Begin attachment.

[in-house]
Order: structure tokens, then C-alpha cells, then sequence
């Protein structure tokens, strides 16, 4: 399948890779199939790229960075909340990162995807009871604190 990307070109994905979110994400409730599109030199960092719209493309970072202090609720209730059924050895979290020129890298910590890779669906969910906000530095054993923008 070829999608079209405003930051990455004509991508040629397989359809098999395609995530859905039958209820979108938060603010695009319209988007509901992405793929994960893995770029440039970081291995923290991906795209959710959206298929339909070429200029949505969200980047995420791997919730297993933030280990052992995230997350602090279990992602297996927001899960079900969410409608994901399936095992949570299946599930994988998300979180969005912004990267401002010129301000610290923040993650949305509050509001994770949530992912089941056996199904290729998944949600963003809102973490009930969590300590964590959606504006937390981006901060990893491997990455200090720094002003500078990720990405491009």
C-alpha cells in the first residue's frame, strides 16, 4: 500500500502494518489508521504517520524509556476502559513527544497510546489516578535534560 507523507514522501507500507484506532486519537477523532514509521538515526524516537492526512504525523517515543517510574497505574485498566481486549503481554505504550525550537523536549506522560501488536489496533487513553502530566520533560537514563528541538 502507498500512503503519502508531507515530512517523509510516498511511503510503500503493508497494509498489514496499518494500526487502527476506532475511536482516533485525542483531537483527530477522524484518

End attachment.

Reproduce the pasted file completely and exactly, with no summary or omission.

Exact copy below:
[in-house]
Order: structure tokens, then C-alpha cells, then sequence
């Protein structure tokens, strides 16, 4: 399948890779199939790229960075909340990162995807009871604190 990307070109994905979110994400409730599109030199960092719209493309970072202090609720209730059924050895979290020129890298910590890779669906969910906000530095054993923008 070829999608079209405003930051990455004509991508040629397989359809098999395609995530859905039958209820979108938060603010695009319209988007509901992405793929994960893995770029440039970081291995923290991906795209959710959206298929339909070429200029949505969200980047995420791997919730297993933030280990052992995230997350602090279990992602297996927001899960079900969410409608994901399936095992949570299946599930994988998300979180969005912004990267401002010129301000610290923040993650949305509050509001994770949530992912089941056996199904290729998944949600963003809102973490009930969590300590964590959606504006937390981006901060990893491997990455200090720094002003500078990720990405491009």
C-alpha cells in the first residue's frame, strides 16, 4: 500500500502494518489508521504517520524509556476502559513527544497510546489516578535534560 507523507514522501507500507484506532486519537477523532514509521538515526524516537492526512504525523517515543517510574497505574485498566481486549503481554505504550525550537523536549506522560501488536489496533487513553502530566520533560537514563528541538 502507498500512503503519502508531507515530512517523509510516498511511503510503500503493508497494509498489514496499518494500526487502527476506532475511536482516533485525542483531537483527530477522524484518